|Collection||Byzantine Research Fund|
Hasluck, Dr Frederick William
|Scope and Content||South-east view. Annotation in pencil on the back of the photo: H.S. 6248, Geraki, Laconia, S Chrystostomos, F.W.H. H.S.= Hellenic Society negative number|
|Further information||Built by the Franks around 1250 east of the present-day village, Geraki castle was ceded to Michael VIII in 1262 as ransom for Guillaume de Villechardouin’s freedom and remained in Greek hands until the middle of the 15th c.
It is of irregular polygon shape with gate-houses, large corner towers and a plastered cistern against the south-east enceinte. The main gate, which is surmounted by three niches once filled with armorial bearings, is on the west side.
The masonry throughout is rubble with tiles. The castle is said to have been built in emulation to that of Mistras and was drastically restored by the Byzantines. Numerous houses, churches and chapels still survive inside the castle walls.
The small church of Hagios Chrysostomos stands south-east of present-day Geraki. It is a barrel-vaulted single cell building with two entrances on the south and north sides. Three pairs of blind absidioles decorate the interior. The conch on the west wall bears the painted image of the second founder Christophoros Kontoleon. The masonry consists of rubble with few brickwork inserts and plenty ancient spolia: worth noting are the four massive squatted marble slabs (three of them form the jambs and lintel of the entrance door) covered with the so-called Edictum Diocletianum, a list of maximum prices to be applied in the Byzantine market. Continuous friezes with abacus brick patterns and inserted glazed ceramic bowls decorate the south and east sides. The interior of the church is covered by wall-paintings in two phases (the second dates around 1450). The building itself, however, must be dated to the 13th c.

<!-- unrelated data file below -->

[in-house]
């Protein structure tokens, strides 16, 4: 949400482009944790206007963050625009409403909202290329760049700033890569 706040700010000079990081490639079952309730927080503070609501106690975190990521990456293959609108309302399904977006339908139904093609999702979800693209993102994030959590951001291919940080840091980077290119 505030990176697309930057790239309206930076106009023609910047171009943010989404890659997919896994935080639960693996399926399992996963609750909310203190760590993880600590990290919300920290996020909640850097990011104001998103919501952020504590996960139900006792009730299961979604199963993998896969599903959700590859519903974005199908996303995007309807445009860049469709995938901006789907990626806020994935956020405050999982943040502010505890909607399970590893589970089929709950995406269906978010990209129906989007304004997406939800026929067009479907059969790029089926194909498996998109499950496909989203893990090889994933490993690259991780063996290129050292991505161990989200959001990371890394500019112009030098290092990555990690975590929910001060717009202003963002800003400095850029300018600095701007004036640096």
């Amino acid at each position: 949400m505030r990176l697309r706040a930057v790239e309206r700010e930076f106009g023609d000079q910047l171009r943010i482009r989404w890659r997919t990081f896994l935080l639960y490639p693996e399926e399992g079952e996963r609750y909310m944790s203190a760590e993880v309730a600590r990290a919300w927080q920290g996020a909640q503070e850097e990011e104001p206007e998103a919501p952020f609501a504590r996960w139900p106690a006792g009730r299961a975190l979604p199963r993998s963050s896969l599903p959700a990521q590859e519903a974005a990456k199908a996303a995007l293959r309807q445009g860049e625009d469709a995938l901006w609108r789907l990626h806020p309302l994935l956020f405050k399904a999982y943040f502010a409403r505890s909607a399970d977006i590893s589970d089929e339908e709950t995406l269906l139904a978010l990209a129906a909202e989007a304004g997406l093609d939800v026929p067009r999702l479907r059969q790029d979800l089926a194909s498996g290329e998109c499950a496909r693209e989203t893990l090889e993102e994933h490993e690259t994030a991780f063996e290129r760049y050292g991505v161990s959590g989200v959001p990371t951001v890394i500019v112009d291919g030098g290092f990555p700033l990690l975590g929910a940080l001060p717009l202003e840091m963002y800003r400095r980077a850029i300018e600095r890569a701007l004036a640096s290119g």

[BSA SPHS 01/2337.6248], Geraki: Church of Ayios Chrysostomos [St. John Chrysostom], 1905